It’ll be two stages. This year we’ll deal with the spending and the issues that I mentioned earlier. And next year we can take a bigger issue of reforming the tax code, closing loopholes, perhaps lowering rates for individuals and for corporate America. That’s a longer endeavor. And also to look at how we increase savings from the entitlement side of it. So, the Speaker had proposed a two-step process. Let’s take step one as a big down payment, then we go to step two, to some of the reforms that we can subject to scrutiny to see if they really do save money, if they do create jobs, if they do reduce the deficit, if they do grow the economy.
Q: Madam Leader, you talked about comprehensive tax reform…
Leader Pelosi. I said Katrina, not Sandy. I was still thinking of Katrina. We have to address the needs. And if I just may say that, thank you, whoever just put that there. Was that you?
We had to do this before, where we had an impasse with a disagreement with the Executive Branch and the Legislative Branch. At that time, it was Katrina. But the important message – every day that we didn't pass something for Katrina really caused great apprehension in that region and with individuals living there. And it is the same thing with Sandy. Where is the confidence they will get if they see we want this little bit now, and maybe this little bit now, and you can't spend that now? No, it's not about only what can you spend now; it's what you can plan on now.
So, the timing is really important for Sandy, as well, as it was when we had a similar impact because of the Iraq war that people were concerned would hold up the Katrina funding.
Q: Speaker Boehner said there's no point in raising tax rates for the top two percent, including some small businesses, if you are just going to turn around next year and do comprehensive tax reform that perhaps lowers everyone's rates. What's your reaction to that?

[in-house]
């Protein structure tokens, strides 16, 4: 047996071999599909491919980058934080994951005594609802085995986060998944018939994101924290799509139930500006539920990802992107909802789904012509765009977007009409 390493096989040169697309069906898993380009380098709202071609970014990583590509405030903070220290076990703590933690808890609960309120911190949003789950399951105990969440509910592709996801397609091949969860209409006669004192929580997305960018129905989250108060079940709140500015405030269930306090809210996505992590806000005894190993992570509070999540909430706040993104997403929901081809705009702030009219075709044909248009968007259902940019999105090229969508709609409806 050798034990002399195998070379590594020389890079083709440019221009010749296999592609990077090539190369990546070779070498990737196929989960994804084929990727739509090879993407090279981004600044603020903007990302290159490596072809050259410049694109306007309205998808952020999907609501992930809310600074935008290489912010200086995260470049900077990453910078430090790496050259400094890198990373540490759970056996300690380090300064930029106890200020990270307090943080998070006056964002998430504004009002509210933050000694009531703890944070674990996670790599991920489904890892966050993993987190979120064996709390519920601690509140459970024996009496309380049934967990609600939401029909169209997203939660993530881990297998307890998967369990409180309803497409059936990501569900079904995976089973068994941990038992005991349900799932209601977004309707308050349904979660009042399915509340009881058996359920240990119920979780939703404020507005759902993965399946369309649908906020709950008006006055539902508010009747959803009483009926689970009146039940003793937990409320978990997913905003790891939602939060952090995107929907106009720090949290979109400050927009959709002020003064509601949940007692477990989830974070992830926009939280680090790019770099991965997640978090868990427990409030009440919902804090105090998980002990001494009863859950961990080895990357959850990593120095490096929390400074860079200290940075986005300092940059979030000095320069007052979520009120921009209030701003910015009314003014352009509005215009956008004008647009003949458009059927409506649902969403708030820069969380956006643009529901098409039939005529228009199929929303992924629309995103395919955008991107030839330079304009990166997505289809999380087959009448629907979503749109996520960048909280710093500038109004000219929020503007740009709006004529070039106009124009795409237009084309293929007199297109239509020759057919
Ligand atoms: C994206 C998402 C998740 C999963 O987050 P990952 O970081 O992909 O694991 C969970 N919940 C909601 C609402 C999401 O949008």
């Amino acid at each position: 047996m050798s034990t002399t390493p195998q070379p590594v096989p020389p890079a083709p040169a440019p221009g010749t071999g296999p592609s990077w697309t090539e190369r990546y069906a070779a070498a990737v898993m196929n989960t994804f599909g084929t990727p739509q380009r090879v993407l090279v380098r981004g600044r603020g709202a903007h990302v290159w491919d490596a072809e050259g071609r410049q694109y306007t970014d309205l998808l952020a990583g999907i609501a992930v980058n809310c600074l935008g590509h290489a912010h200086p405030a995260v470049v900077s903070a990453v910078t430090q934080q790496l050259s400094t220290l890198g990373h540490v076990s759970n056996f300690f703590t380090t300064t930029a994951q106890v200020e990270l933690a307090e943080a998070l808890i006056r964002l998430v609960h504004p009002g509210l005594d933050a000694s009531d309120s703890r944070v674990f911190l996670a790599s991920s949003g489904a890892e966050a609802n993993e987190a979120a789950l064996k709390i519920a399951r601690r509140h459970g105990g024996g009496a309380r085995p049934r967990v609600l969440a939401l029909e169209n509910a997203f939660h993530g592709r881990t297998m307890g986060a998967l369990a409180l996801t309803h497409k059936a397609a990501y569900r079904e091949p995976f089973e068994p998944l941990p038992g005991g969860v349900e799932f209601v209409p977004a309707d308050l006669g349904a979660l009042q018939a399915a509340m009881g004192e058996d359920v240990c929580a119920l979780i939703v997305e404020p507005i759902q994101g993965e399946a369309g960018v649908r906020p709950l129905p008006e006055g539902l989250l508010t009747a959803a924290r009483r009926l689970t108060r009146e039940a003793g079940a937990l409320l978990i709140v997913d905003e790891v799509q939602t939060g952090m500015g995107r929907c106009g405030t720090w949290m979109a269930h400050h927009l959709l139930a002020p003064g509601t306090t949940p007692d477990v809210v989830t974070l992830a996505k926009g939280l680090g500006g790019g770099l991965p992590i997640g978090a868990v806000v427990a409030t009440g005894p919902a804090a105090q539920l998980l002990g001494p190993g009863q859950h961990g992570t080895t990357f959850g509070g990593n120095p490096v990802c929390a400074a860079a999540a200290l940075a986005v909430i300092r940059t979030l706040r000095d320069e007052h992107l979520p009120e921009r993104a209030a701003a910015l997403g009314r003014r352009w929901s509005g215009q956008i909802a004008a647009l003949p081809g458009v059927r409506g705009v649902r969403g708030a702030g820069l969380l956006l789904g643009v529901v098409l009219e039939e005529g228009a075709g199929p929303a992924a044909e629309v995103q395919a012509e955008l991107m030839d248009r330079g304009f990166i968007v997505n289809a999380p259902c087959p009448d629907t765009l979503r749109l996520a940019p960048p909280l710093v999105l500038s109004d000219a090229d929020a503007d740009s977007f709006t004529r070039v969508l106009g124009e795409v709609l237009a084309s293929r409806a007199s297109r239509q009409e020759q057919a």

Leader Pelosi. Completely upside-down. His statement is an argument for decoupling middle income tax cuts and higher income tax. We all agree that we should have a middle income tax cut. Decouple it. Put high end tax cuts on the table when we review comprehensively how do we get additional revenue to reduce the deficit, how do those decisions affect investment and growth and creation of jobs?
So, I take what he said in the complete opposite way. It argues for putting it on the table next week, next year, so we can justify its existence because there is no justification right now, no justification, for a higher tax cut that reduces, that has not created jobs and increases the deficit. That's what it has done for the years it has been in effect.
Q: The Speaker has said that he has gotten no specifics from the White House about what spending cuts they would entertain other than what's in the budget, and he wants significantly more spending cuts to get more revenue. Is he asking for something that is politically impossible for the President, who campaigned on protecting these entitlements?
Leader Pelosi. No, he's not. In fact, the fact is that I don't know if that's a reason, an excuse, or a stalling action, but it's not a serious statement. The fact is go to the table, debate it out, come out with a product, manage the issue, engineer a solution but don't make up excuses as to why we are working two days a week this week, two days a week last week, the week before that, Thanksgiving. Thank God we were able to be home for that. We don't know if we will be home for the rest of Hanukkah or Christmas.